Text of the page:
The Women at Hitler's Table

Rosella Postorino

HarperCollins, £12.99

Review by Trevor Royle

Sometimes fiction can be as effective as non-fiction in relating historical events. Tolstoy’s War and Peace with its vivid descriptions of Napoleon’s invasion of Russia in 1812 is a case in point, while Erich Maria Remarque’s All Quiet on the Western Front is as good a guide as any to the fighting on the Western Front in the First World War.

Neither novel supplants the reality of war but rather creates an imagined world which enhances our understanding of our troubled past.

As does this one. It had long been suspected that Adolf Hitler followed the well-attested practice of employing food tasters to sample his meals in case they had been poisoned by the enemy. So paranoid did he become that 15 young women were rounded up and forced to test his food at the Wolf’s Lair, the heavily guarded command post in East Prussia, now part of Poland, where the Fuhrer spent much of his time in the final years of the conflict. Each bite could have been their last, but all the tasters survived and their story was finally told in 2013 when the sole survivor, Margot Woelk, broke cover to spill the beans (so to speak).

At this point a young Italian novelist and journalist called Rosella Postorino came on the scene and vowed to record the story of these innocent dupes who served Hitler without ever seeing him. In the way of these things Woelk died before she could be interviewed and the result is this novel, a superb retelling of a hideous tale. The central character is Rosa Sauer, a young Berliner living with her in-laws while her husband is missing on the Eastern Front. Her experiences clearly mirror those endured by Woelk and her fellow tasters.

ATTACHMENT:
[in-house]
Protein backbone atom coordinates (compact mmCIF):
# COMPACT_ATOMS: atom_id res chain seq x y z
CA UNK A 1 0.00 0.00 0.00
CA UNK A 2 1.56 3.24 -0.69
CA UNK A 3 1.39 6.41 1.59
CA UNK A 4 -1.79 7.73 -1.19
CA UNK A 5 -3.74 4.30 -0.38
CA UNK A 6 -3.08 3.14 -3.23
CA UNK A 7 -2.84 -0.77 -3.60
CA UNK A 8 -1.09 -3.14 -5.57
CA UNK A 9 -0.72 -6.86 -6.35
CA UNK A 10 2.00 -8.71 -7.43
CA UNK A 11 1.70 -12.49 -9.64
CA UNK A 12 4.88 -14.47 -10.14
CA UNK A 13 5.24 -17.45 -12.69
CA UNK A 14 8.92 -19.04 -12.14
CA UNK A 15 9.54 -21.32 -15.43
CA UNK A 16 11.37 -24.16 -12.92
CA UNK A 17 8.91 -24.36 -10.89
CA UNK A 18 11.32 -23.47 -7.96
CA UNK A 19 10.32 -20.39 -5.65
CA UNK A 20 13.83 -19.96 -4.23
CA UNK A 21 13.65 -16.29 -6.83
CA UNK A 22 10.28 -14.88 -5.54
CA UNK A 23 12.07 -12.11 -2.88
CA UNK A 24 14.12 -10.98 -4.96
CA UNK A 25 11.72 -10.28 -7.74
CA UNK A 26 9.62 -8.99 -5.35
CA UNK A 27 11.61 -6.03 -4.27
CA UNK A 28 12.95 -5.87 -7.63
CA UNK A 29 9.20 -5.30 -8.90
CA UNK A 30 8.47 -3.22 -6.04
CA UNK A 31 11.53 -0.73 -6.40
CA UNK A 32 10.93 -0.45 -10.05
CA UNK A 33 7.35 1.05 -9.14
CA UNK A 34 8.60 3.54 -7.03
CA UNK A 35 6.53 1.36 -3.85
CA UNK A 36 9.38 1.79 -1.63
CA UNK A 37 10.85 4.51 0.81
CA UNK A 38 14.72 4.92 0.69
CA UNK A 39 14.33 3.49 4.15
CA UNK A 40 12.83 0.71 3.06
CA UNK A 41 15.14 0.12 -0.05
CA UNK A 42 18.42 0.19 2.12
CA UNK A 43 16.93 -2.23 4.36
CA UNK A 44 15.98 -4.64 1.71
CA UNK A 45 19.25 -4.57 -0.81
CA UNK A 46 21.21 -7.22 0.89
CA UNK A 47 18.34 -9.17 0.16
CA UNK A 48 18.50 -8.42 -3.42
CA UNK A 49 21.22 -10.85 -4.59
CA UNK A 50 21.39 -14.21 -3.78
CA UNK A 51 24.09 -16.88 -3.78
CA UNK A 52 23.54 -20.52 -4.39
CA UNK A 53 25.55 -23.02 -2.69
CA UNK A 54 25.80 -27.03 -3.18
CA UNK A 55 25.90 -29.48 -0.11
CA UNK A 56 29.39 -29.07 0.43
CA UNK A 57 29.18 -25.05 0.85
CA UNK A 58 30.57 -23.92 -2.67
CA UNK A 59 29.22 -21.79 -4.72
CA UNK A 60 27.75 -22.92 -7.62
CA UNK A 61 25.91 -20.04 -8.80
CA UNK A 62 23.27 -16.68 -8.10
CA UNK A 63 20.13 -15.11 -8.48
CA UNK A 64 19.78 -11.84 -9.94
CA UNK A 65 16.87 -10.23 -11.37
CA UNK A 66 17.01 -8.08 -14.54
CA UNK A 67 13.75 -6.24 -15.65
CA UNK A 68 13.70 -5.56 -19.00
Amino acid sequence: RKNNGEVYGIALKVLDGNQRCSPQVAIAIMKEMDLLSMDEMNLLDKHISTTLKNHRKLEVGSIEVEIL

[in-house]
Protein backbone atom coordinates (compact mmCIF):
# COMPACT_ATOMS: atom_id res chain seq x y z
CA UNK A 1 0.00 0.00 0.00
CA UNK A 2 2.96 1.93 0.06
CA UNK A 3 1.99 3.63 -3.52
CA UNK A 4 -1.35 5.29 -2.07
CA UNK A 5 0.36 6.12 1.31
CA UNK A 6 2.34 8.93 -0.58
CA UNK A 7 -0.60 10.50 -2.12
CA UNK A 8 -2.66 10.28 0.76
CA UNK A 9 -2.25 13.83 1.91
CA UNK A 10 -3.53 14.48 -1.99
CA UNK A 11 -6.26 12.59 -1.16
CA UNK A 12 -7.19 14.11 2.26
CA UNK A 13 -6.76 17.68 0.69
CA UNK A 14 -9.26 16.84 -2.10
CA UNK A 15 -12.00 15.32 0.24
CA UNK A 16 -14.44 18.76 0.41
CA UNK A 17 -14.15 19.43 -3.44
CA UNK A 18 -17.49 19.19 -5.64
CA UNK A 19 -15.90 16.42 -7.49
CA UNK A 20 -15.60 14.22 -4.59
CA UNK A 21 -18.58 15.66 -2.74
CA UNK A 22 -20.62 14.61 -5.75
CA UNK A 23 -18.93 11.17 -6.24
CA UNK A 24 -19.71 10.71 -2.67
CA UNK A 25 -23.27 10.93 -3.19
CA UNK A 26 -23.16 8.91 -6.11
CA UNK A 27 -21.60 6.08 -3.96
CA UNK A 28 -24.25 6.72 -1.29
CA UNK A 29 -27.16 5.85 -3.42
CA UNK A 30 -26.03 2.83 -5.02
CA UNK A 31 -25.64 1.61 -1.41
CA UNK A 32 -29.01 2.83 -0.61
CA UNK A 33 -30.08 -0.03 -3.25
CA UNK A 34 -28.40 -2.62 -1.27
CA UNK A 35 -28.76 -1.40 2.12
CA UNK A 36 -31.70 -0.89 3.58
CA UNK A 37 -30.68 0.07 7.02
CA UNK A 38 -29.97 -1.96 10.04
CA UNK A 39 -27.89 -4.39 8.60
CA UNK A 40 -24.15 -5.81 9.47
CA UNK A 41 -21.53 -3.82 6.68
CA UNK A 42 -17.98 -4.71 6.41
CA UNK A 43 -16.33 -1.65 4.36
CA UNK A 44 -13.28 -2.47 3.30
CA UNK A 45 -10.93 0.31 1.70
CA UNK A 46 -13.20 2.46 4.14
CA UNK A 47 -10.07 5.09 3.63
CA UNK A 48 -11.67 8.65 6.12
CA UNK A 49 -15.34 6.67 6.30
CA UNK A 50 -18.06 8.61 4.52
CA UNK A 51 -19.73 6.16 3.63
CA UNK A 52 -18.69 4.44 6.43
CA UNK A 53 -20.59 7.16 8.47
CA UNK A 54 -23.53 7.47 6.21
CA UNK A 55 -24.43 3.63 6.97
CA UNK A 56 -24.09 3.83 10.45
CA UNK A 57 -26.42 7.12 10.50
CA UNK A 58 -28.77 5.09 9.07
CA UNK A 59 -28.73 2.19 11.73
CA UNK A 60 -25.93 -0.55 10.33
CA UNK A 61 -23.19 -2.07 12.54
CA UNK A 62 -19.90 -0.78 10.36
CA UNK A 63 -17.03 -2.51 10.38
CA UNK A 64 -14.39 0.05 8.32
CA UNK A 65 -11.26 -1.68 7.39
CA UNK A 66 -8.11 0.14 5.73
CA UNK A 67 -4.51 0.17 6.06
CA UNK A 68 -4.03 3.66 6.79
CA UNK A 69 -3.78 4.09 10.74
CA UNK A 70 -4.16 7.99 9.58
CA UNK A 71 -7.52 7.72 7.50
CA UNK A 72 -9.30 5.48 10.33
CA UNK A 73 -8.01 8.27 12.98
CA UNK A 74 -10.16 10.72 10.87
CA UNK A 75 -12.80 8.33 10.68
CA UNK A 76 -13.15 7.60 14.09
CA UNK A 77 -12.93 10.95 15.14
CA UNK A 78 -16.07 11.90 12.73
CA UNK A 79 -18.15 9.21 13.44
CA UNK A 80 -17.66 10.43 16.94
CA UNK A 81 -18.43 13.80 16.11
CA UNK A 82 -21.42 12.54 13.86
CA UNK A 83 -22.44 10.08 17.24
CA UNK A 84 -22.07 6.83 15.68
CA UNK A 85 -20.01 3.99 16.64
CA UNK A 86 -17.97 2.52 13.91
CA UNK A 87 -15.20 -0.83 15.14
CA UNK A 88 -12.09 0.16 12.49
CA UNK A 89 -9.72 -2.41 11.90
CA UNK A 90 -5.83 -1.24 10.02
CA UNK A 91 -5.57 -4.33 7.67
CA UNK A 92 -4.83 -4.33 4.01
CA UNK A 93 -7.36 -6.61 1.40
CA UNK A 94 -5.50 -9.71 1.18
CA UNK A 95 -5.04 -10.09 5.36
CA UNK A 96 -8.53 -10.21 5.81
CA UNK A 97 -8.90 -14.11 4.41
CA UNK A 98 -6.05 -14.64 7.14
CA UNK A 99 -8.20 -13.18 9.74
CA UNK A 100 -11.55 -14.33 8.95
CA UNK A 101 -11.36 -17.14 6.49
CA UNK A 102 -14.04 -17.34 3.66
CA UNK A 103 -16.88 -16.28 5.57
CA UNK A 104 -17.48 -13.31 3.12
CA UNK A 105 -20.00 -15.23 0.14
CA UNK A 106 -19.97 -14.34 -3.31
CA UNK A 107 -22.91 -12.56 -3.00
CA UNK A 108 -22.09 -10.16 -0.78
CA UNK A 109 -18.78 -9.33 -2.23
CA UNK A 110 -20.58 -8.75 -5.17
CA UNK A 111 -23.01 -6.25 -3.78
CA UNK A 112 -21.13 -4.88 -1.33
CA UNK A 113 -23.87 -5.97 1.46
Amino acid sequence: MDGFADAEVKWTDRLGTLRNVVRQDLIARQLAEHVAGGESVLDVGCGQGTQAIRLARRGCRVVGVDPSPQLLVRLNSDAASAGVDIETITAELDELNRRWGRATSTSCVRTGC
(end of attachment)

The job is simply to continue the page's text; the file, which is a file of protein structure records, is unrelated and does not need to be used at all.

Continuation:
But there is more to the story than the fear of being one bite from death. Rosa is an outsider, a city girl living in a close-knit rural community and she is forced to fight for acceptance in a world where suspicion reigns and terror is a constant companion.

The women are also aware that they are in an invidious position, being not only the chosen few living a pampered life, but also Hitler’s first line of defence against a possible poisoner and thus in the claustrophobic and distrustful world of the Wolf’s Lair they are utterly expendable.

To make matters worse – if that were possible – Rosa embarks on an emotionless sexual relationship with a young SS officer, thereby compounding her guilt and adding to her existing fears. In an unexpected denouement, the final part of the narrative discloses that Rosa has survived the war but her marriage has failed leaving her incapable of ever talking about her time in Hitler’s service.

None of this would fit into a regular historical narrative but in using fiction to recreate the doom and gloom of life in East Prussia, Postorino has done her homework. The result is an accurate evocation of Hitler’s increasingly self-obsessed existence in the fastness of the forests. Real-life people also make their exits and entrances, notably Colonel Claus Schenk Graf von Stauffenberg, one of the leaders of a doomed assassination plot to kill Hitler in July 1944, an attempt witnessed by the food-tasters and a reminder that their work was rooted in harsh reality.

Other contemporary references add to the sense of time and place, such as Marlene Dietrich singing Lili Marleen and the revelation that one of the girls, Elfrieda, has Jewish blood and rapidly “disappears”.

But these are side issues. The thrust of this unputdownable novel is the story of Rosa and her companions, who are caught on the wrong side of history occupying what Primo Levi called “the grey zone”, where survival is the only objective and achieved through whatever means possible. Postorino’s novel has been expertly translated from the Italian by Leha Janeczko and it makes a worthy addition to the historiography of the Second World War.